This month’s Tales from the Vault looks at another problem encountered by a purchaser who was forced to deal with the bank’s affiliated title company.
When Harry was looking at the house he wanted to buy, his realtor pointed out to him that the house violated neighborhood setback lines, but that the current owner and seller had been able to get title insurance over the violation due to the length of time the house had been constructed. He told Harry he would get him a copy of the title policy so Harry could tack onto it and get the same coverage. Harry was given a copy of the title policy, and he took it to his attorney and asked him to tack onto it so he could get the same coverage over the setback violation. After the closing when Harry received his title policy he noticed it was not only from a different company but that it did not have any coverage over the setback line violation. When he brought the issue up with his attorney, Harry was told the attorney had to use the bank’s title company or risk being removed from their approved list.
Harry then asked about getting affirmative coverage over the setback violation from this company and his attorney said he had requested affirmative coverage, but that the title company had declined to give it, notwithstanding the fact the previous title company had given the coverage. He told Harry he was sorry, but there was nothing else he could do.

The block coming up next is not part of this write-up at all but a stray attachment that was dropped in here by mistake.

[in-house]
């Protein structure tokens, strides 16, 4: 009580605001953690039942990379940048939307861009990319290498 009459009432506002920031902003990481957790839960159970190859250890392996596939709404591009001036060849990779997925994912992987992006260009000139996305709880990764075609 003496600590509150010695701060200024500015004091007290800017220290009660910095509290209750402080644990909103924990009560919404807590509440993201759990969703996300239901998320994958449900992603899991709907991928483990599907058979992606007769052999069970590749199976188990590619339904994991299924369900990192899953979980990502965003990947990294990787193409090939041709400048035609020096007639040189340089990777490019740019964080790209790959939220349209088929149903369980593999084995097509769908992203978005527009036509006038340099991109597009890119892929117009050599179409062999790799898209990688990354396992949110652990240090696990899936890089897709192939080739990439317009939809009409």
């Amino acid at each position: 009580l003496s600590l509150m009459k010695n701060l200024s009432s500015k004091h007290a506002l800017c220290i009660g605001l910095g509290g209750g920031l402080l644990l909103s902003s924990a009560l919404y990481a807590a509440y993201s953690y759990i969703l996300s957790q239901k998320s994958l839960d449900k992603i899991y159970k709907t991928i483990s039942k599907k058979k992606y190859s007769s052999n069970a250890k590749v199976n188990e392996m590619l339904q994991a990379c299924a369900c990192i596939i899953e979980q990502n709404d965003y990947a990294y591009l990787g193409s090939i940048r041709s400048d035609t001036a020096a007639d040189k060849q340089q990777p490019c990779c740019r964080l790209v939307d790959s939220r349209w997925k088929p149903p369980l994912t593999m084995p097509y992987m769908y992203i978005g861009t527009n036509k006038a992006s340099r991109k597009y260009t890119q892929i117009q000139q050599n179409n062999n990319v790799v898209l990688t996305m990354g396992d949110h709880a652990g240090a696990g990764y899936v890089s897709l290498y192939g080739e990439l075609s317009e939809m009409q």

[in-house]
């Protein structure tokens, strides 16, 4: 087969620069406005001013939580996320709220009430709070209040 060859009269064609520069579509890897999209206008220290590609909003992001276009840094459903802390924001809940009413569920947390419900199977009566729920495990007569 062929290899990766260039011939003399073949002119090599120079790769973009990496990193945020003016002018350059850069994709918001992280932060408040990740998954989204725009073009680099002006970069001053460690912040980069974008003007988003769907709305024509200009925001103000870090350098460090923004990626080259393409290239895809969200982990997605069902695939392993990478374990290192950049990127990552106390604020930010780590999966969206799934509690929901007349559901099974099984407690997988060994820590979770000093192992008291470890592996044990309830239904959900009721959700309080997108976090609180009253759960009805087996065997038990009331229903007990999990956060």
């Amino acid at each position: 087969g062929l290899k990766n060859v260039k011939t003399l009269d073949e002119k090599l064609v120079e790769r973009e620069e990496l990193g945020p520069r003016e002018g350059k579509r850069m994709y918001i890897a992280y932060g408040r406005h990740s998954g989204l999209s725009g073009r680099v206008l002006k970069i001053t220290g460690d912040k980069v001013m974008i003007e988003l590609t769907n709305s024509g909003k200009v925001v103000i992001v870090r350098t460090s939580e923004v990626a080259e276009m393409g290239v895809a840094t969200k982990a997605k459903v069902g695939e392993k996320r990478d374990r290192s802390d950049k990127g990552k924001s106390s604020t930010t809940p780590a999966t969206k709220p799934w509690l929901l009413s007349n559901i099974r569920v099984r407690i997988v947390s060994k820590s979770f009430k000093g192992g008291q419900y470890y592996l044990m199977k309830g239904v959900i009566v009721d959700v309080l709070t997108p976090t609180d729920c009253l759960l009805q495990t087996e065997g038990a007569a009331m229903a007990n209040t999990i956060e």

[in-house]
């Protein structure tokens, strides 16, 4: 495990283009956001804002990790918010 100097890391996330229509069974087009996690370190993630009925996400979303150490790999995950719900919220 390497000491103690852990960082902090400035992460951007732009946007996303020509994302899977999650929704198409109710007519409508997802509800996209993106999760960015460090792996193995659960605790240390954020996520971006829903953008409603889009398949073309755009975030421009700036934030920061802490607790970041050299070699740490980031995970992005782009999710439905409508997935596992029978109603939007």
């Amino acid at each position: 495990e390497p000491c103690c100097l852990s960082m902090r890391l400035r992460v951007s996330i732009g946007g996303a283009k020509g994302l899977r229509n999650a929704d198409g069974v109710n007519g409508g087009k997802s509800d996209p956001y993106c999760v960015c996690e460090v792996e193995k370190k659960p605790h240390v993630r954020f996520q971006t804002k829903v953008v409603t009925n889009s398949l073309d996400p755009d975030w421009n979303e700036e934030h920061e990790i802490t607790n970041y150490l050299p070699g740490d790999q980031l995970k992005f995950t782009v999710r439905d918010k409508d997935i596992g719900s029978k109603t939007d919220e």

Was there anything else the attorney could have done? Did Harry’s attorney have to use the banks title company?
North Carolina General Statutes Section 75-17 states:
Lender may not require borrower to deal with particular insurer.
No person, firm, or corporation engaged in lending money on the security of real or personal property, and no trustee, director, officer, agent, employee, affiliate, or associate, of any such person, firm, or corporation, shall either directly or indirectly require or impose as a condition precedent
(1) To financing the purchase of such property, or
(2) To lending money upon the security of a mortgage, deed of trust or other security instrument, or
(3) For the renewal or extension of any such loan, mortgage, or deed of trust, or
(4) For the performance of any other act in connection therewith, that such person, firm or corporation
a. For whom such purchase is to be financed, or
b. To whom the money is to be loaned, or
c. For whom such extension, renewal, or other act is to be granted, negotiate, procure, or otherwise obtain any policy of insurance or renewal, or extension thereof, covering such property, or a security interest therein, by or through a particular insurance company, agent, broker, or other person so specified otherwise designated in any manner by the lenders, or their agents or employees or affiliated or related companies. (1969, c. 1032, s. 1.)
North Carolina law makes it very clear that no bank can require the use of a particular title company. NCGS Section 75-19 specifies what the penalties are for violation of this statute.
Violators subject to fine and injunction.
The superior court, on complaint by any person that G.S. 75-17 or G.S. 75-18 is being violated, may issue an injunction against such violation and may fine all persons, firms, corporations, and officers, directors, trustees, agents, employees, or affiliates of such up to two thousand dollars ($2,000) per person for such violation. In event of a disregard of such injunction or other court order, the superior court shall hold such parties in contempt and prescribe such further penalties as the court in its discretion shall so determine. The clear proceeds of fines provided for in this section shall be remitted to the Civil Penalty and Forfeiture Fund in accordance with G.S. 115C-457.2. (1969, c. 1032, s. 3; 1998-215, s. 100.)
It is clear from these statutes that banks cannot specify what title company their borrowers must use and yes Harry does have a remedy that he may pursue against this lender.